Adult gravid female koi, (Cyprinus carpio koi).The adult female koi was submitted to UC Davis, VMTH Companion Avian and Exotic Animal Medicine and Surgery/Aquatic Animal Health service, dead on arrival from a non-commercial pond. Three other koi had died over the past 10-month period (August 2009 through May 2010), with similar clinical signs. The owner reported that this fish developed ulcerations on the dorsal head a few months ago and had been lethargic for the past three to four days. After being isolated from the pond, it developed generalized edema. The other affected fish similarly developed ulcerations prior to death. The owner offered antibiotic-containing feed to the pond after the third fish died. The pond is a converted swimming pool also being used by waterfowl.
Upon clinical examination, ulceration on the lateral trunk and prominent edema of the gills were noted. Post mortem gill biopsy and skin scrapings were done using light microscopy immediately on arrival, and revealed gill flukes (Dactylogyrus sp.). Skin scraping did not reveal additional findings.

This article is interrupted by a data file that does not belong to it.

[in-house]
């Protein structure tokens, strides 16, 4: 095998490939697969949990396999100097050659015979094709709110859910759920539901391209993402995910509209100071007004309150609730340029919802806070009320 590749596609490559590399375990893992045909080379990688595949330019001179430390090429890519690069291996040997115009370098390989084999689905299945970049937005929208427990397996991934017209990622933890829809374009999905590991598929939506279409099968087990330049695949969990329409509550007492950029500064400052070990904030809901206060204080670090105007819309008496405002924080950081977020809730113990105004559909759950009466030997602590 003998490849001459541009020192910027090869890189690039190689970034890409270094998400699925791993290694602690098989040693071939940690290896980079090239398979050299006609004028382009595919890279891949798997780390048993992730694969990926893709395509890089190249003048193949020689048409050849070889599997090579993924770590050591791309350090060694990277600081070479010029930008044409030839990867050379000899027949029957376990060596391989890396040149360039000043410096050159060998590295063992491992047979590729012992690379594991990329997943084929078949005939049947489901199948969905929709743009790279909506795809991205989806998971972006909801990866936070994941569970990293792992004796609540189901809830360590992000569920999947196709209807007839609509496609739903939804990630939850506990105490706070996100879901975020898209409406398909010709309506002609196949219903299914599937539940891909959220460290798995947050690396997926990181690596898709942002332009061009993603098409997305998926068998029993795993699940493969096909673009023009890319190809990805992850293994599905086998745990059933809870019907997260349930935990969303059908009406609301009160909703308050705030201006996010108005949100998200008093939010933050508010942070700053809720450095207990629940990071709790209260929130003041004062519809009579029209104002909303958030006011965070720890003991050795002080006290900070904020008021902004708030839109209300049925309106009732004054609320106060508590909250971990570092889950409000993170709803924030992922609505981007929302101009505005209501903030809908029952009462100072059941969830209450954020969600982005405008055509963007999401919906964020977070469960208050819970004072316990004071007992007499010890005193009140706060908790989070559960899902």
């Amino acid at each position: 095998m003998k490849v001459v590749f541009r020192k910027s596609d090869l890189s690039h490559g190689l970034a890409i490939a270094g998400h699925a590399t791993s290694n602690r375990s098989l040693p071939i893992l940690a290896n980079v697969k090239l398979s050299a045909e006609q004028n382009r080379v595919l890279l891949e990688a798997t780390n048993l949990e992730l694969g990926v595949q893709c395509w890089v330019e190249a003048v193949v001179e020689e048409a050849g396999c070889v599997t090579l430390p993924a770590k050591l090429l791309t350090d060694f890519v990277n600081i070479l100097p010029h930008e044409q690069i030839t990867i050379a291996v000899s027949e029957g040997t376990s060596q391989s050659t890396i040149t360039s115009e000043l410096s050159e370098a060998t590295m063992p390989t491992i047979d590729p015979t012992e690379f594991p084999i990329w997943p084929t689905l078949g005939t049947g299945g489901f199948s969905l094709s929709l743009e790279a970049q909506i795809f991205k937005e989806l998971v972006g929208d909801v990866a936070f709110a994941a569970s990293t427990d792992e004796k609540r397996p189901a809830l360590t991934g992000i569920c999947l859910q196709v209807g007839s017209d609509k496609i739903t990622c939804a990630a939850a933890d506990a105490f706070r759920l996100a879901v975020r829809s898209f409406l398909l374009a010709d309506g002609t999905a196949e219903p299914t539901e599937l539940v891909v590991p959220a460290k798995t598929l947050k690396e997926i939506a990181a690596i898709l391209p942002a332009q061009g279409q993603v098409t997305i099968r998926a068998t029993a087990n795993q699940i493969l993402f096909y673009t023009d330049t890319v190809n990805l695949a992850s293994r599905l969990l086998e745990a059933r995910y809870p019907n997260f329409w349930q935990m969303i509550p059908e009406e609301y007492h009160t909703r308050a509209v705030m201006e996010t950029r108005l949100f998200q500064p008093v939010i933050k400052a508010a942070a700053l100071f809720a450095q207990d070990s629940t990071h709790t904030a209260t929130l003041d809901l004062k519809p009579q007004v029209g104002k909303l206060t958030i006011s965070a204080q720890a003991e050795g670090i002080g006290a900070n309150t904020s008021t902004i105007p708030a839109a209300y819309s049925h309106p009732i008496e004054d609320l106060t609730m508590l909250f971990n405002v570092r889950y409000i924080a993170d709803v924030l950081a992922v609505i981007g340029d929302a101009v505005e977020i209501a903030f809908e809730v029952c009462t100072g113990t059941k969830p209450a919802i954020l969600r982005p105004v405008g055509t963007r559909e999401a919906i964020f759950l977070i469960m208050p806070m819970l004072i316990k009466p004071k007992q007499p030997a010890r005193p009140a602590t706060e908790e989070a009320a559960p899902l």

The fish was submitted for full necropsy to rule out viral, including koi herpes virus (KHV, Cyprinid herpesvirus 3), spring viremia of carp virus (SVCV), or bacterial infections. Fresh samples of gill and kidney were tested for KHV and carp edema virus (CEV). The molecular techniques used were PCR as described by Oyamatsu T. et al., for CEV and Taqman - PCR for KHV by Bercovier H. et al. A sample of water from the pond was submitted for toxicological and other water quality analyses.
The submitted fish had irregular, coalescing, well demarcated areas of scale and skin loss with exposed underlying subcutis and muscles at the dorso-lateral trunk.Â The eroded areas were surrounded with hemorrhage.Â Diffusely, the scales fell out with little manipulation of the body.Â Clear fluid was exuding from the vesicles expanding the skin and elevating the scales producing a pinecone appearance.Â The skin on the head, around the vent, and diffusely throughout the body, had numerous pinpoint red discolorations (consistent with petechiation) and small vessel congestion.Â The mucosa of the upper palate of the mouth was diffusely swollen, partially occluding the pharyngeal region.Â The coelomic organs were intertwined and adhered to the parietal serosa with numerous thin fibrous attachments.Â The ovary, liver, spleen and kidneys were extremely friable.Â The gastrointestinal tract was surrounded with a large amount of adipose tissue.